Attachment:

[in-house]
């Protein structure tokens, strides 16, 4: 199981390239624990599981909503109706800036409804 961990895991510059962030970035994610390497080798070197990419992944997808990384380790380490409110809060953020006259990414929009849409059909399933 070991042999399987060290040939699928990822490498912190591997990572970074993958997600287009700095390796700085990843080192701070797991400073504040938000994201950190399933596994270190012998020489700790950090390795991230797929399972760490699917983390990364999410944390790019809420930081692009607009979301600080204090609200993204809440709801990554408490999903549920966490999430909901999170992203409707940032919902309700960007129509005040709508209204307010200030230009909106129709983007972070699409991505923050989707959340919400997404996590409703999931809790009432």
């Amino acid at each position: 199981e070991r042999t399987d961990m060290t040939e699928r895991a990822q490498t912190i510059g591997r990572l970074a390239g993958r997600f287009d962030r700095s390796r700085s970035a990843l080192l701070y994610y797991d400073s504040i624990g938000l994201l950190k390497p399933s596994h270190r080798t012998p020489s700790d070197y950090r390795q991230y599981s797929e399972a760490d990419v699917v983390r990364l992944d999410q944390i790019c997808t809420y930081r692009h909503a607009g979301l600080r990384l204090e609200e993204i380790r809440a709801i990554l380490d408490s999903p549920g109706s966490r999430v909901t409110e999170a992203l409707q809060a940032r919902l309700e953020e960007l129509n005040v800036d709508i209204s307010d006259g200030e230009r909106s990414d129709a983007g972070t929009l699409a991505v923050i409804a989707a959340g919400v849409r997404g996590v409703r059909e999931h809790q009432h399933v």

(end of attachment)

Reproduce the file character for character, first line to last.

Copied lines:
[in-house]
């Protein structure tokens, strides 16, 4: 199981390239624990599981909503109706800036409804 961990895991510059962030970035994610390497080798070197990419992944997808990384380790380490409110809060953020006259990414929009849409059909399933 070991042999399987060290040939699928990822490498912190591997990572970074993958997600287009700095390796700085990843080192701070797991400073504040938000994201950190399933596994270190012998020489700790950090390795991230797929399972760490699917983390990364999410944390790019809420930081692009607009979301600080204090609200993204809440709801990554408490999903549920966490999430909901999170992203409707940032919902309700960007129509005040709508209204307010200030230009909106129709983007972070699409991505923050989707959340919400997404996590409703999931809790009432």
């Amino acid at each position: 199981e070991r042999t399987d961990m060290t040939e699928r895991a990822q490498t912190i510059g591997r990572l970074a390239g993958r997600f287009d962030r700095s390796r700085s970035a990843l080192l701070y994610y797991d400073s504040i624990g938000l994201l950190k390497p399933s596994h270190r080798t012998p020489s700790d070197y950090r390795q991230y599981s797929e399972a760490d990419v699917v983390r990364l992944d999410q944390i790019c997808t809420y930081r692009h909503a607009g979301l600080r990384l204090e609200e993204i380790r809440a709801i990554l380490d408490s999903p549920g109706s966490r999430v909901t409110e999170a992203l409707q809060a940032r919902l309700e953020e960007l129509n005040v800036d709508i209204s307010d006259g200030e230009r909106s990414d129709a983007g972070t929009l699409a991505v923050i409804a989707a959340g919400v849409r997404g996590v409703r059909e999931h809790q009432h399933v």